It was interests such as these I thought we were considering when we reduced the period from 18 to 12 months, and which I have always assumed to be part of the judgment which must be made if we are to impose a speedy trial limit.

After noting that the speedy trial right is "more vague" than other procedural concepts, the Supreme Court recognized that a number of states have adopted speedy trial deadlines like ours, and that the American Bar Association recommended it as a solution the problem. With respect to the possibility that the Supreme Court adopt such a standard, Mr. Justice Powell wrote:

But such a result would require this Court to engage in legislative or rulemaking activity, rather than in the adjudicative process to which we should confine our efforts. We do not establish procedural rules for the States, except when mandated by the Constitution. We find no constitutional basis for holding that the speedy trial right can be quantified into a specified number of days or months. The States, of course, are free to prescribe a reasonable period consistent with constitutional standards, but our approach must be less precise. [407 U.S. at 523]

Thus, while the federal courts and the Supreme Court are limited to applying the *142 Sixth Amendment imprecisely, and must include in the decisional process the usual balancing factors such as demand, waiver, and prejudice, it is clear that the decision in Barker v. Wingo does not require us to do likewise. In footnote 29, 407 U.S. at 530, 92 S. Ct. at 2192, it is stated, "[n]othing we have said should be interpreted as disapproving a presumptive rule adopted by a court in the exercise of its supervisory powers which establishes a fixed time period within which cases must normally be brought."

In the dissenting and concurring opinions of my colleagues, to which I referred above, there seems to be a suggestion that we have gone astray in our efforts to protect the right of an accused to a speedy trial. No consideration is given to the other relevant interests of society which have been recognized by the Supreme Court and which we should recognize too. If the suggestion is that we revoke our criminal procedure rule and put ourselves back in the position of the Supreme Court with all the vagueness and imprecision that would carry with it, and if a majority of this court should choose to follow such a suggestion in some future order, then so be it. I think it would be a mistake because of the considerations recited by Justice Powell and because it would provide another fertile field for litigation and make the speedy trial issue much more difficult to decide in the courts of this state.

GLAZE, Justice, concurring in part, dissenting in part.

I agree with the majority court that this court is mandated to affirm the dismissal of the appellant's case, but I am firmly convinced this court should change its speedy trial rule so future criminal charges cannot be dismissed unless a defendant, at the very least, requests a trial and can show some prejudice. In this respect, I fully agree with Justice Hickman, and indeed, joined his dissent addressing this issue in Asher v. State, 300 Ark. 57, 776 S.W.2d 816 (1989). Justice Hickman's dissent in Asher states my views, so I need not reiterate them here. Suffice it to say, this court, in adopting its Rules of Criminal Procedure in 1976, simply went too far (or perhaps failed to go far enough) when it promulgated a speedy trial rule that omitted reference to two of four factors the Supreme Court said were necessary when considering whether a defendant had been denied a speedy trial. See Barker v. Wingo, 407 U.S. 514, 92 S. Ct. 2182, 33 L. Ed. 2d 101 (1972). Those two factors were that a defendant must assert his right to a speedy trial and be prejudiced by having been denied one.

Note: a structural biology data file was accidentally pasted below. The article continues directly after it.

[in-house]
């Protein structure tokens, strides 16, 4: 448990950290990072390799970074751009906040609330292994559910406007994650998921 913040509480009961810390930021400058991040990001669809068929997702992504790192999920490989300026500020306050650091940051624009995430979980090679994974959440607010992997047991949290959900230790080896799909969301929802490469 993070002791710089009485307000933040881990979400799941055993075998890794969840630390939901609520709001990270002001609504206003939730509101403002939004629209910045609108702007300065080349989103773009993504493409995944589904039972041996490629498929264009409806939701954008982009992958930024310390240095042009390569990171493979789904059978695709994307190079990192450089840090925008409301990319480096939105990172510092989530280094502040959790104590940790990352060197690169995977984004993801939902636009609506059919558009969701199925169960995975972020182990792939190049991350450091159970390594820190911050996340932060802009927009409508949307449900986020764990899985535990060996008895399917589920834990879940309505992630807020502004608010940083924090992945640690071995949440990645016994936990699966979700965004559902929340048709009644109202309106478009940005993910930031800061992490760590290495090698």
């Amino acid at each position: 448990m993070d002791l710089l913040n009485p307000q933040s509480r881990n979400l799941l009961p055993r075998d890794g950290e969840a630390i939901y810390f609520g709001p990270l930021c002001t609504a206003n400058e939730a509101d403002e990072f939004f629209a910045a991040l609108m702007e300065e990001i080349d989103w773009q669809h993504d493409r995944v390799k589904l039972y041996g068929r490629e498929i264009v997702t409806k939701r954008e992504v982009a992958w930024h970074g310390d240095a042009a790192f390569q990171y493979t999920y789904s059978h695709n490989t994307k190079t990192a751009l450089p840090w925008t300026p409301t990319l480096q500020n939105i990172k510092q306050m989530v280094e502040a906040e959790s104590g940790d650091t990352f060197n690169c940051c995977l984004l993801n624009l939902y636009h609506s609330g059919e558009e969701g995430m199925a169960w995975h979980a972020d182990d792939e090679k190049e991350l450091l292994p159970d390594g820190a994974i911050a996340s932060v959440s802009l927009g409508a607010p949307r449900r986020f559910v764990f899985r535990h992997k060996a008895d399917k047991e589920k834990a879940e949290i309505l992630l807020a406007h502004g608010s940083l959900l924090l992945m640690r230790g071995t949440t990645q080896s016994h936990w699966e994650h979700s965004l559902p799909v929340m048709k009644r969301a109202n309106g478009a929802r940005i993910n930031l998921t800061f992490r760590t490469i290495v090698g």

I join with the majority here because the speedy trial standard and this court's cases interpreting it have been in place for thirteen years, and defendants, trial bench and the bar should be apprised if this court intends to change its view on this important subject. Aside from when changes in Rule 28 should take effect, when we abolished Criminal Procedure Rule 37 and its post-conviction remedies, we allowed persons convicted and sentenced during Rule 37's existence to proceed under that Rule. To do so merely recognizes an accused's right to rely on the Rule and case precedents interpreting it until that law was abolished. See Whitmore v. State, 299 Ark. 55, 771 S.W.2d 266 (1989). The same situation exists here. If the court chose to modify its Speedy Trial Rule, A.R.Cr.P. Rule 28, the defendants (including the appellant here), who have relied on Rule 28 as it was previously worded, would be entitled to its benefits.

In conclusion, it is my opinion that common sense and logic warrant a change in our Speedy Trial Rule, and one's sense of justicewhen considering the rights of both the accused and the people of this statedemands it. For these and the other reasons given in Justice Hickman's dissent in Asher, my stance in future cases will be that a defendant must assert his speedy trial right and show prejudice before his or her case can be dismissed. My hope is that my colleagues, who do not now agree to changing Rule 28 at this time, will reconsider and change their views in the near future.